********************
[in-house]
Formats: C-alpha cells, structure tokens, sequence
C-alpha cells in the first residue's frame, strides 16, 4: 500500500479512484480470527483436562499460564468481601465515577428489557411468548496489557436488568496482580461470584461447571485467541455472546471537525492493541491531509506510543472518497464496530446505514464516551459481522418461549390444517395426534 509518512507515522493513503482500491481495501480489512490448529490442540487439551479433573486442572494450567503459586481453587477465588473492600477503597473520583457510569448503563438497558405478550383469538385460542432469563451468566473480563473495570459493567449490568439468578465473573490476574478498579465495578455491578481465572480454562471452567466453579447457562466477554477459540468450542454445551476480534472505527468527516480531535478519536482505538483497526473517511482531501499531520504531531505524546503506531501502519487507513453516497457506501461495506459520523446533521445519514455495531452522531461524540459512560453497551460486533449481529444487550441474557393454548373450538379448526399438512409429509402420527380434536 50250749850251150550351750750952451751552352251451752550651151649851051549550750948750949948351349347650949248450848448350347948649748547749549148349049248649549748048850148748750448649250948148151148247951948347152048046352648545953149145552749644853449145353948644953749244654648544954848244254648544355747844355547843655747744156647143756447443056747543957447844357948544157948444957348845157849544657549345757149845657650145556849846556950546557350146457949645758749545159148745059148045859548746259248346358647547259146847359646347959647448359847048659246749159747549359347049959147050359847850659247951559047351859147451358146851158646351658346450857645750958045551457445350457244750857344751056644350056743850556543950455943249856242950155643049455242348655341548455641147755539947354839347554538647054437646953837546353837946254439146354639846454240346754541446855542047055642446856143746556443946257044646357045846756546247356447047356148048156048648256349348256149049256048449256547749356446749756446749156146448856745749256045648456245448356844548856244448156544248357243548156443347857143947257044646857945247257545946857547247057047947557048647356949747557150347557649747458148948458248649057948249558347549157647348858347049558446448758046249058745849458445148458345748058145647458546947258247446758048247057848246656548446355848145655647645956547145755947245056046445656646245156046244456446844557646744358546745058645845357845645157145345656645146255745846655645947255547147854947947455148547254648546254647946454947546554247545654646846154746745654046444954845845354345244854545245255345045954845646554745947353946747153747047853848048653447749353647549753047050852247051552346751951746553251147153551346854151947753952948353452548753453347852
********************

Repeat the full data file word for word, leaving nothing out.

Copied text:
[in-house]
Formats: C-alpha cells, structure tokens, sequence
C-alpha cells in the first residue's frame, strides 16, 4: 500500500479512484480470527483436562499460564468481601465515577428489557411468548496489557436488568496482580461470584461447571485467541455472546471537525492493541491531509506510543472518497464496530446505514464516551459481522418461549390444517395426534 509518512507515522493513503482500491481495501480489512490448529490442540487439551479433573486442572494450567503459586481453587477465588473492600477503597473520583457510569448503563438497558405478550383469538385460542432469563451468566473480563473495570459493567449490568439468578465473573490476574478498579465495578455491578481465572480454562471452567466453579447457562466477554477459540468450542454445551476480534472505527468527516480531535478519536482505538483497526473517511482531501499531520504531531505524546503506531501502519487507513453516497457506501461495506459520523446533521445519514455495531452522531461524540459512560453497551460486533449481529444487550441474557393454548373450538379448526399438512409429509402420527380434536 50250749850251150550351750750952451751552352251451752550651151649851051549550750948750949948351349347650949248450848448350347948649748547749549148349049248649549748048850148748750448649250948148151148247951948347152048046352648545953149145552749644853449145353948644953749244654648544954848244254648544355747844355547843655747744156647143756447443056747543957447844357948544157948444957348845157849544657549345757149845657650145556849846556950546557350146457949645758749545159148745059148045859548746259248346358647547259146847359646347959647448359847048659246749159747549359347049959147050359847850659247951559047351859147451358146851158646351658346450857645750958045551457445350457244750857344751056644350056743850556543950455943249856242950155643049455242348655341548455641147755539947354839347554538647054437646953837546353837946254439146354639846454240346754541446855542047055642446856143746556443946257044646357045846756546247356447047356148048156048648256349348256149049256048449256547749356446749756446749156146448856745749256045648456245448356844548856244448156544248357243548156443347857143947257044646857945247257545946857547247057047947557048647356949747557150347557649747458148948458248649057948249558347549157647348858347049558446448758046249058745849458445148458345748058145647458546947258247446758048247057848246656548446355848145655647645956547145755947245056046445656646245156046244456446844557646744358546745058645845357845645157145345656645146255745846655645947255547147854947947455148547254648546254647946454947546554247545654646846154746745654046444954845845354345244854545245255345045954845646554745947353946747153747047853848048653447749353647549753047050852247051552346751951746553251147153551346854151947753952948353452548753453347852